Kaizen of panel replacement work process utilizing simulation and virtual environmentKaizen of panel replacement work process utilizing simulation and virtual environment

March 28, 2022

Using Simulation to Improve Conditions for Construction Workers
- Reducing Construction Time through Kaizen PART 2 -

We deliver the latest information via RSS.

https://www.toyota-global.com/innovation/partner_robot/rss_en.xml

  • SDG ICON. Goal 8: Decent work and economic growth
  • SDG ICON. Goal 17: Partnerships for the goals

Toyota Motor Corporation’s Frontier Research Center has been working to develop construction methods for wall-mounted solar panels (photovoltaic, or PV panels) as one aspect of its research into innovative infrastructure technologies. This time, with the completion of verification evaluation of PV panels on the Tokyo Metropolitan Expressway, work was fulfilled on the walls to restore the original sound barriers (Image 1). In this article, by getting back to the basics of Toyota's Kaizen, which is “To improve conditions for workers,” we will discuss Kaizen (improvement) activities undertaken by Obayashi Corporation (Obayashi) and Toyota Central R&D Labs, Inc. (TCRDL) for this project.

  • Steps in panel replacement work
    Image 1 Steps in panel replacement work

How Kaizen Improves Conditions for Workers

Q. What actions did you take to improve conditions for workers?

Sakai: First, as previously, we looked at improving the operation efficiency. For this work, we again jointly developed panel replacement equipment with Obayashi, but for the Kaizen, we were conscious of considering smooth-flowing work processes.

This involved reorganizing the work content and procedures so that, as much as possible, workers can continue working uninterrupted. With driving a car, for example, with of a road that facilitates good traffic flow, it is possible to continue driving at a constant speed with lower chance of getting caught in a traffic jam or stopping at a red light, making it possible to reach the destination sooner, with improved fuel efficiency. Essentially, improving the flow reduces time wasted, which leads to improved conditions for workers.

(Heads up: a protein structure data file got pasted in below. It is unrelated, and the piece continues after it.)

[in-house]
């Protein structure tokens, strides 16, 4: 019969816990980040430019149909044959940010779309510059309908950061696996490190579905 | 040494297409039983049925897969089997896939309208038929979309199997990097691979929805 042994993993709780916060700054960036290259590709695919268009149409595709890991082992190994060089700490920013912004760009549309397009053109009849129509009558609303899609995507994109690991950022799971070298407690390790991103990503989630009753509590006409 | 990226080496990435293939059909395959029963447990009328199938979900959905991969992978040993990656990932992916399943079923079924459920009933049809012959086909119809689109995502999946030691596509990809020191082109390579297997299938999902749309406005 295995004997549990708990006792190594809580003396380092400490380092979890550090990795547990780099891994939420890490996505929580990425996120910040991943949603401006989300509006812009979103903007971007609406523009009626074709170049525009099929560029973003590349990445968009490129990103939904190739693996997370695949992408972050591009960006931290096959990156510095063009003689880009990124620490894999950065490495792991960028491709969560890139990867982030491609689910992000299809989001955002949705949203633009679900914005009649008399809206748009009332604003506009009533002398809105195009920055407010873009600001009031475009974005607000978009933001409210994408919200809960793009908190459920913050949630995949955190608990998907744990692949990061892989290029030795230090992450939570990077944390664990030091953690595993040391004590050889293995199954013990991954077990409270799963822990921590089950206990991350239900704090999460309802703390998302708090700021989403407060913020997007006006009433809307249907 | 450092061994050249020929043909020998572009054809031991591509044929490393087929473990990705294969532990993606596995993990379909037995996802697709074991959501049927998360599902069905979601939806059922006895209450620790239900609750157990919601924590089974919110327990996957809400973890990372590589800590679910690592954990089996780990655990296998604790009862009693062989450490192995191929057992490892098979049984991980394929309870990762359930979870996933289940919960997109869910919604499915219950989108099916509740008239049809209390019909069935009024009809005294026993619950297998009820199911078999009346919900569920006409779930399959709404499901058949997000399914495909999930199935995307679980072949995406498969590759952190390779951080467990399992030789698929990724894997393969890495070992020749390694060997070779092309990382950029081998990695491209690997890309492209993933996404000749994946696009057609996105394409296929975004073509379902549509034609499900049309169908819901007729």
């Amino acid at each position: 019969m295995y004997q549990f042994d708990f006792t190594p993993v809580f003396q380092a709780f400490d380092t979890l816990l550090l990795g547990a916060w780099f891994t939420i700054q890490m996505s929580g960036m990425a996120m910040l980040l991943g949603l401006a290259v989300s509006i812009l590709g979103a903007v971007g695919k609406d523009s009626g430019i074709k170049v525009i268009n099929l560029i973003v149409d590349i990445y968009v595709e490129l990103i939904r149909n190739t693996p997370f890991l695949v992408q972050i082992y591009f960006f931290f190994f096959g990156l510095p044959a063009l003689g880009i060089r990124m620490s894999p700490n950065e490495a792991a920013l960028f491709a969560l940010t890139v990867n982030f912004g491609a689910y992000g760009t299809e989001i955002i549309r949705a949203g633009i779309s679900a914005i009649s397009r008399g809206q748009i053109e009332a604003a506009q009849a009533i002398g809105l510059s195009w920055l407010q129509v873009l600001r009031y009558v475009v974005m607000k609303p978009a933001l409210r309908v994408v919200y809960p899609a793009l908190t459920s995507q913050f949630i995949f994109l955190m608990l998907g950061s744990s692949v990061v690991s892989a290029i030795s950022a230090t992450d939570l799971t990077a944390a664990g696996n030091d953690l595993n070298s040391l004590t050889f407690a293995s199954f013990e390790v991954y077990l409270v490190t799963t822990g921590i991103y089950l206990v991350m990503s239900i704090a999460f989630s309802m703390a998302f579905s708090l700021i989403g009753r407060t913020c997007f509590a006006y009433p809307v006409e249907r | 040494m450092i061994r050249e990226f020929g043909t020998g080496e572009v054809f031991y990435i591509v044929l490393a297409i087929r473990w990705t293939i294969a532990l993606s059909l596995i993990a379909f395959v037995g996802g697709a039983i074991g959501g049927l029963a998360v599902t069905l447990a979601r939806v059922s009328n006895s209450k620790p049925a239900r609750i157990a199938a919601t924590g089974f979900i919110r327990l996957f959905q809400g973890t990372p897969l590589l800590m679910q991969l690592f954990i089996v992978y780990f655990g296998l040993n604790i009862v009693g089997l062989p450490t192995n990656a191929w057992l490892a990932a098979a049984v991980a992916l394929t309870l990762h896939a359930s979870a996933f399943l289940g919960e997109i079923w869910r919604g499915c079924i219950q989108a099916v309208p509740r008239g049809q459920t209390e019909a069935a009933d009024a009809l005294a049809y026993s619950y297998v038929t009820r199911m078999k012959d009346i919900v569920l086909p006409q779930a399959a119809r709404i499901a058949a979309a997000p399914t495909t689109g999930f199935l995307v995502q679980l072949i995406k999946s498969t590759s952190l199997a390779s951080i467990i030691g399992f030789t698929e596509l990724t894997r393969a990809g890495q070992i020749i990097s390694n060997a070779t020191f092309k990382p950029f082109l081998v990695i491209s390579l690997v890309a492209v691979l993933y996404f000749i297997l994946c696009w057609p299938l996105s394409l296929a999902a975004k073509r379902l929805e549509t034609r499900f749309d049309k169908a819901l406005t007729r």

Q. That may be so with cars, but “workers can continue working uninterrupted” does not sound like improved conditions, instead, wouldn’t it increase their physical burden?

Sakai: Certainly with manual labor requiring handling of heavy objects, it’s impossible to keep working without a break. On this occasion, we identified work that was physically laborious, and strived for Kaizen of such work processes, achieving improvements that allowed workers to handle work with reduced physical burden. We also set working hours to seven hours or under per day, excluding breaks.

In essence, these initiatives aimed to create an improved process whereby there were no impediments to working for a certain period, while reducing physical burden and incorporating recovery breaks. In terms of the example of cars I gave earlier, it’s possible to arrive faster and more comfortably at the destination, with the time to take a rest before the next scheduled activity.

Simulation to Consider Panel Removal

Q. Can you explain how you used simulation to implement Kaizen in the removal process?

Sakai: To put it simply, we simulated the construction work on the Tokyo Metropolitan Expressway virtually.

The biggest issue with this process Kaizen was that, unlike production line infrastructure at plants, we did not know the conditions at the removal work site where we wanted to implement Kaizen until the day of work.

In a plant, it is possible to actually observe the work, see with your own eyes what the problem is, consider Kaizen proposals, implement them and verify the results. But that is not possible with construction work. Consequently, because we discussed much of the work based on our assumptions, and when we could only share fragmentary diagrams and words, it was very difficult to share information accurately within the team.

Therefore, we reproduced a part of the Tokyo Metropolitan Expressway virtually to check the work flow, whereby we were able to advance verification of the results of our Kaizen.

Q. You undertook repeated Kaizen using the virtual work site! Can you describe the virtual simulation in more detail?

Sakai: To begin, we recreated the visual aspects, such as the topography, structures, and construction machinery, using 3D CG1. The focus of this Kaizen was the workers’ way of working. To this end, we also recreated the workers virtually to visualize how they work in cooperation with other workers and machinery in this environment.